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Rocky Mountain Lows

Abramoff Link Takes Some Sheen Off Schaffer Bid

Even with a national political headwind blowing smack into Colorado Senate candidate Bob Schaffer’s (R) face, polling has shown him in a competitive race with Rep. Mark Udall (D) and has given the Congressman hope that he can win.

But can Schaffer overcome a challenge from disgraced Republican lobbyist Jack Abramoff?

Schaffer, who has little room for error in his bid to replace retiring Sen. Wayne Allard (R), has had to suffer through six weeks of news stories about his connections to Abramoff in Colorado’s two largest newspapers: the Denver Post and the Rocky Mountain News. A Nexis search of the two newspapers found 18 articles published between April 8 and June 10 that mentioned both Abramoff and Schaffer.

One Washington, D.C.-based Republican operative who is following the race acknowledged that Schaffer took a political hit after the first story ran on the Post’s front page in April. But this operative said the Democratic Senatorial Campaign Committee “unloaded” everything it had on Schaffer regarding Abramoff, and predicted that the issue would not influence the campaign by the time early voting starts in October.

Floyd Ciruli, and independent pollster based in Denver, questioned the Abramoff narrative’s potency as well. Ciruli said the small lead Udall had opened up recently against Schaffer in some polls may or may not be a result of the stories about Abramoff.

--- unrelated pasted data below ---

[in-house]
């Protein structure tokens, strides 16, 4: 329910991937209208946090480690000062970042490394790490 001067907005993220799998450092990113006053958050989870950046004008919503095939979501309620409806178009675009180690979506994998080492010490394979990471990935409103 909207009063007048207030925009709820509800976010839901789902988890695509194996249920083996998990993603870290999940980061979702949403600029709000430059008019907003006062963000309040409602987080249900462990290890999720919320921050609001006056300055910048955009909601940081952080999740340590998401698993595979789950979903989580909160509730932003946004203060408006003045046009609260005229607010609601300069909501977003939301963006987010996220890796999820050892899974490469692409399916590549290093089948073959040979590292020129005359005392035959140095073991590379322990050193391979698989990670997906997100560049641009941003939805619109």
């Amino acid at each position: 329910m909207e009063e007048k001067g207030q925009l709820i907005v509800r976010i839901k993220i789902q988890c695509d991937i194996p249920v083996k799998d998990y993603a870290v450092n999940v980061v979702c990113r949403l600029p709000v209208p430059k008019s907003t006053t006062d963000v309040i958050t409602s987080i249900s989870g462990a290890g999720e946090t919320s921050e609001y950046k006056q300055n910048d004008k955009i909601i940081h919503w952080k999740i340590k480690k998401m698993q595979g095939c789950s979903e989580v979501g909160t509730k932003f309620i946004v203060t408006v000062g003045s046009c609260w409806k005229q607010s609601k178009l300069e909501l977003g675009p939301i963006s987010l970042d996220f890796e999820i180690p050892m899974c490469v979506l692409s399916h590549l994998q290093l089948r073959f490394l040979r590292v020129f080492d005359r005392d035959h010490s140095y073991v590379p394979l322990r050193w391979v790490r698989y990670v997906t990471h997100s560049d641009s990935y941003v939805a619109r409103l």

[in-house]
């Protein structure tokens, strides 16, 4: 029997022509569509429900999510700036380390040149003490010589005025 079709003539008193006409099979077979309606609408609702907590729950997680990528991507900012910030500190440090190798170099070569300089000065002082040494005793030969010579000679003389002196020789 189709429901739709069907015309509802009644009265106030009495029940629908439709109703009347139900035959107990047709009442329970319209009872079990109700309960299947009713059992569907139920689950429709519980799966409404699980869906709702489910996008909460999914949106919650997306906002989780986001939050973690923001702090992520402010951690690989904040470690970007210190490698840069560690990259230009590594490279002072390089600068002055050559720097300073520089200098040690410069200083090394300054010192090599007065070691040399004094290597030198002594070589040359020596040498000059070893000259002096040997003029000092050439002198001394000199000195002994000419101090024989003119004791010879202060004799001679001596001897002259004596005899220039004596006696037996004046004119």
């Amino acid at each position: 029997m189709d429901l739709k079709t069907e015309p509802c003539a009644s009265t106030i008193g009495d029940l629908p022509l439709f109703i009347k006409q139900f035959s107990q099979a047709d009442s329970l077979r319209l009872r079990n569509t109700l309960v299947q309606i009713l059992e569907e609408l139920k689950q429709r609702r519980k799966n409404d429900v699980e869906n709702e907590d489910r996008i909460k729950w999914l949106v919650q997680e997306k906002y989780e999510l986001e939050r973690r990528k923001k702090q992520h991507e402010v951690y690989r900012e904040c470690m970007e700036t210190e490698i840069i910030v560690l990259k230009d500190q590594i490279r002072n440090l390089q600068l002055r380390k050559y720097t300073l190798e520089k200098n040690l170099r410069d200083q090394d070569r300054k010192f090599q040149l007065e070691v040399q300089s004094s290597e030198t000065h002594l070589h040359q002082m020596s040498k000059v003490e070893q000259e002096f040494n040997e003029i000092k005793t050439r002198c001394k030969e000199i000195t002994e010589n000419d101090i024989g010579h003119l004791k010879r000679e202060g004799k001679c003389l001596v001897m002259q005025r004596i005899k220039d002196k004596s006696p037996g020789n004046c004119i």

“[Abramoff] was a big issue in 2006, but whether it’s big issue in 2008, it’s hard to say,” Ciruli said. “The story the Post published was pretty dramatic, but the story itself is old.” The Denver Post first examined Schaffer’s ties to Abramoff after the former Congressman in an interview raised the issue indirectly by discussing the Northern Mariana Islands, a former Abramoff client. Schaffer went on a Congressional delegation trip sponsored by Abramoff and was accused of supporting a bill that helped an Abramoff client — although Schaffer’s campaign maintains that he never met the former lobbyist.

Schaffer faced additional bad publicity when it surfaced that a former associate of his was convicted of misusing federal funds obtained through an earmark. That story was first reported by Roll Call in late May.

Both Democrats and Republicans have been critical of some of Schaffer’s early campaign missteps beyond the Abramoff flap — missteps Schaffer can ill afford given the precarious state of the GOP brand nationally and the fact that he could be outspent by as much as 3-1 when money from outside advocacy groups is accounted for.